Mics can get filthy – but you already knew that, right?
Uncared for microphones can become “invisibly” gross. They are used in close proximity to the mouth and regularly get handled by dirty hands, intentionally or unintentionally spat on and misused. This is even more true with mics that are used by many people, in public places. Like mics used in meetings to ask questions to an audience, microphones used in karaoke singing places, mics used in churches etc
I’m sure you already knew that though, this is why you are here with an important question – can you actually catch something and fall sick if you use a contaminated microphone?
Yes, you can – especially during pandemics and flu seasons. There are multiple stories about people who repeatedly fell sick using dirty microphones and only tracked down the source of their illness later on because they never thought an infected microphone could be the culprit.
Types of stuff that end up on microphones.
So now we know it is possible to catch something and fall ill using contaminated mics, let’s look into the type of stuff that usually ends up on microphones. Here below is a quick list:
Well, this is a no brainer right? Mics are typically used very close to the mouth and saliva can pop out of the mouth onto microphones knowingly or not. Especially during heavy speaking or singing sessions. If this saliva is contaminated, then having this then touch your mount could cause issues.
Bacteria & Germs
These come both from the saliva and from the actual handling of the mic by hand. Germ infested hands grabbing onto the mic will leave germs and bacteria on the mic. By holding the mic and then rubbing your eyes, mouth or eating with them (without first washing you hands). could pass flu or other illnesses into your body and cause you to fall sick.
Viruses can stay on metallic and non-porous surfaces and survive for quite a while. These viruses are usually carried by the droplets of saliva or fluids of an infected user. If you end up touching this with your lips and ingesting such droplets, this could be the way in viruses that can make you fall ill.
Can a microphone have a virus?
As mentioned above, viruses need to be in the medium, such as a droplet of saliva, and if this rests on nonporous surfaces of the microphone, they can easily be transmitted to the next user.
Should you share mics with others?
So now that we’ve covered all of those points, should you share a microphone with others? We sometimes may be in situations where we’ve been handed a microphone and we need to speak or sing into it. This can cause issues and many potentially dangerous situations, especially during pandemics and other seasons of illnesses such as the flu. If you have a choice to avoid using public microphones such as those used in karaoke singing bars, then it would be wise to do so.
If on the other hand have just been passed used microphone and you now have to speak or sing into it, it is best to keep it a clear distance away from your mouth and wash hand with soap after handling the microphone.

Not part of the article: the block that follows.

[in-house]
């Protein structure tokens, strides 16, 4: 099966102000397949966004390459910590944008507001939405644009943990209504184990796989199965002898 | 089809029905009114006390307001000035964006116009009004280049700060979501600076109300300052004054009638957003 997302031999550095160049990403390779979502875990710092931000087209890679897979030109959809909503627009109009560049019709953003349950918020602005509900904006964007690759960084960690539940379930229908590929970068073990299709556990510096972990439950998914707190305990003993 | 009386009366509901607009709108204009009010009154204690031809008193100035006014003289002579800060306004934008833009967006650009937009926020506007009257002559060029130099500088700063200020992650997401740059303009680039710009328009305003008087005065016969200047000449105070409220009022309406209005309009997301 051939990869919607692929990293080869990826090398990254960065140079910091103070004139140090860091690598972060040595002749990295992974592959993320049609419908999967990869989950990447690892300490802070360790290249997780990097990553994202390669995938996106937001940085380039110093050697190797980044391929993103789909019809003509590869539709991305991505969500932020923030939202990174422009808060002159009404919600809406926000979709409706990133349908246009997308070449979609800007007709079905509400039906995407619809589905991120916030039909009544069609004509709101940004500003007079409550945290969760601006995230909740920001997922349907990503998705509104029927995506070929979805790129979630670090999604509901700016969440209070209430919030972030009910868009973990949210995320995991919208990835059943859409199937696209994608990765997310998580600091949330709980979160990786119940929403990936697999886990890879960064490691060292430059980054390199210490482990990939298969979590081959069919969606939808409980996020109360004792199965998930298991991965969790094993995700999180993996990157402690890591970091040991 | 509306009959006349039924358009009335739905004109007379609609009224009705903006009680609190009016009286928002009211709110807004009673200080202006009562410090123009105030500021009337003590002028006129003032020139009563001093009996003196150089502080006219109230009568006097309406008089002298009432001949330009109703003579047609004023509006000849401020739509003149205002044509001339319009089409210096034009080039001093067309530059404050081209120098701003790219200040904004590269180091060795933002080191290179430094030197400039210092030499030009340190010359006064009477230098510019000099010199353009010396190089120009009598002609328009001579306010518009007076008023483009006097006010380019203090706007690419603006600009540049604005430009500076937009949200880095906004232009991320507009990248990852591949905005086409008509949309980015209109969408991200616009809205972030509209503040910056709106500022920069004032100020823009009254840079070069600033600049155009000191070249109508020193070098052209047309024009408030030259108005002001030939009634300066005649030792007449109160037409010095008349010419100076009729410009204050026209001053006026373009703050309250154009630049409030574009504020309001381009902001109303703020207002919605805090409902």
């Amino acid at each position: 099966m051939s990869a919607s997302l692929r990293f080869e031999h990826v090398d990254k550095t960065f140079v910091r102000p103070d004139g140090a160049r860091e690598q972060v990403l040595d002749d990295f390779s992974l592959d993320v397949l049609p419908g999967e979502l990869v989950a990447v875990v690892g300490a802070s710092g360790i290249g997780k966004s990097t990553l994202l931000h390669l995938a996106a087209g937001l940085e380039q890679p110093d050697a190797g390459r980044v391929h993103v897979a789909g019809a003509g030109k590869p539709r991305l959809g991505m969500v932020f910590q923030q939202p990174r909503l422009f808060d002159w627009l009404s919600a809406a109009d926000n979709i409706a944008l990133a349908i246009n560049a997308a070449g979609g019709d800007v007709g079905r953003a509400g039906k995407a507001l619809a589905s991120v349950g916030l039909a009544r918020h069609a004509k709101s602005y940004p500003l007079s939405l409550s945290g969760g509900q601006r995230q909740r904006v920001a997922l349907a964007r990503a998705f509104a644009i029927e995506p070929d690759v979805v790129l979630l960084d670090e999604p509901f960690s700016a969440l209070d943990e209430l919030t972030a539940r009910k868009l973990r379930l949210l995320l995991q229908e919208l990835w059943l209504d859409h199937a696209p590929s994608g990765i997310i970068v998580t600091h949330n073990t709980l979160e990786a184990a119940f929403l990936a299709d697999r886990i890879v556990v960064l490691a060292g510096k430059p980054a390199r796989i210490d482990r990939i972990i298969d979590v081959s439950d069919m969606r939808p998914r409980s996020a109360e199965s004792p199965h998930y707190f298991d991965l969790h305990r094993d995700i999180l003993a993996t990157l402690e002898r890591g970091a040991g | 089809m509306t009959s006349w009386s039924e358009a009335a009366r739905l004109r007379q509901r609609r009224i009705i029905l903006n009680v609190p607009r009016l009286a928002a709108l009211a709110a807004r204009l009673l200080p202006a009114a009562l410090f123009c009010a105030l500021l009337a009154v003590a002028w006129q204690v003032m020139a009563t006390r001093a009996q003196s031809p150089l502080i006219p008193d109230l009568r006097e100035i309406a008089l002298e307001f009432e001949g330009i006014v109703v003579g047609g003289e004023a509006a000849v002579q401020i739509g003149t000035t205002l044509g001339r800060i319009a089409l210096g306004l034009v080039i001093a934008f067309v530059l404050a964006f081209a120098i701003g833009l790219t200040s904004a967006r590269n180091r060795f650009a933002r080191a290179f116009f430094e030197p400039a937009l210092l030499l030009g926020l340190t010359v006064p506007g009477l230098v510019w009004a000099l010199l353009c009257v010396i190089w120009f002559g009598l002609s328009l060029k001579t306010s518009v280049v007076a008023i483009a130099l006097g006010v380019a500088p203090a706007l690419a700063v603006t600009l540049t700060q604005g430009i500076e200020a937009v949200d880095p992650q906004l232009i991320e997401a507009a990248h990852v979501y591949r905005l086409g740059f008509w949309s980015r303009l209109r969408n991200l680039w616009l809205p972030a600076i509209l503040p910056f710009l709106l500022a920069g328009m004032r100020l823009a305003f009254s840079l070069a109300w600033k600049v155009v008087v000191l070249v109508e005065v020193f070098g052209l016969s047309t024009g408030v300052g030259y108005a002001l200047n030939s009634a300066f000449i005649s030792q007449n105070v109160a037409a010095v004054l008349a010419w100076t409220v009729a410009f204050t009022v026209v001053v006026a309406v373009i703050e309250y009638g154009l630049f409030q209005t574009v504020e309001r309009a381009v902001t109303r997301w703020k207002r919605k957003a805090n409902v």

We will discuss, later on, in this article some good etiquette to have whenever you share microphones that can help keep you away from illness.
What to worry about
Best ways to prevent catching something from shared mics
Obviously, the best way to prevent catching illnesses from shared mics is not to use them. This however is not always possible. You end up in situations where you do have to use these mics, so here below are some things you could do to avoid passing germs and illnesses from the mic onto/into you:
1. Keep the microphone at a good safe distance from your mouth. You don’t have to swallow microphones when you use them and they can be quite sensitive. For this reason, there is no need to have the mic actually touch your lips. If you feel the mic touching your lips then you have to wash your mouth as soon as possible.
2. If you are not able to grab onto the microphone with a tissue paper or use a disinfecting wipe to clean the mic before use – so as not to look like a creepy germophobe – make sure you rush off and wash your hands as soon as you done using it. Clean your hands with disinfectant wet wipes or hand sanitiser, or simply excuse yourself to the bathroom and have a good scrub with soap and water.
Cleaning mics and good etiquette
Keeping shared mics clean is a great step towards preventing the spread of germs and illnesses. While this can only go so far and a perfectly clean microphone is just one infected user away from being infected, it still should undergo regular cleaning.
Here are some ways mics can be cleaned
- Clean the microphone foam covers with water and soap regularly.
- Disinfect handles and cables with mild disinfectant wipes. Be careful here especially with the use of harsh chemicals on metal or rubber handles.
- Use UV disinfectant machines to get rid of germs.
So there you have it. Sharing microphones can be a recipe for disaster and illness especially microphones used by many people in public venues. While all of the circumstances have to align for you to actually catch something and get sick sharing microphones – for example a sick person deposits droplets of saliva on the microphone and you end up grabbing onto the microphone and then somehow ingesting the germs from your hands – it actually isn’t that difficult and it happens all the time.
Keeping good hygiene routines like washing your hands regularly with soap and using disinfectant gel, can help reduce these chances and keep you safe from these possible contaminations.
We hope this article helped answer your doubts and share some good tips that will keep you safe. Remember that it is your responsibility to remain aware and take necessary measures to avoid illness. Best wishes.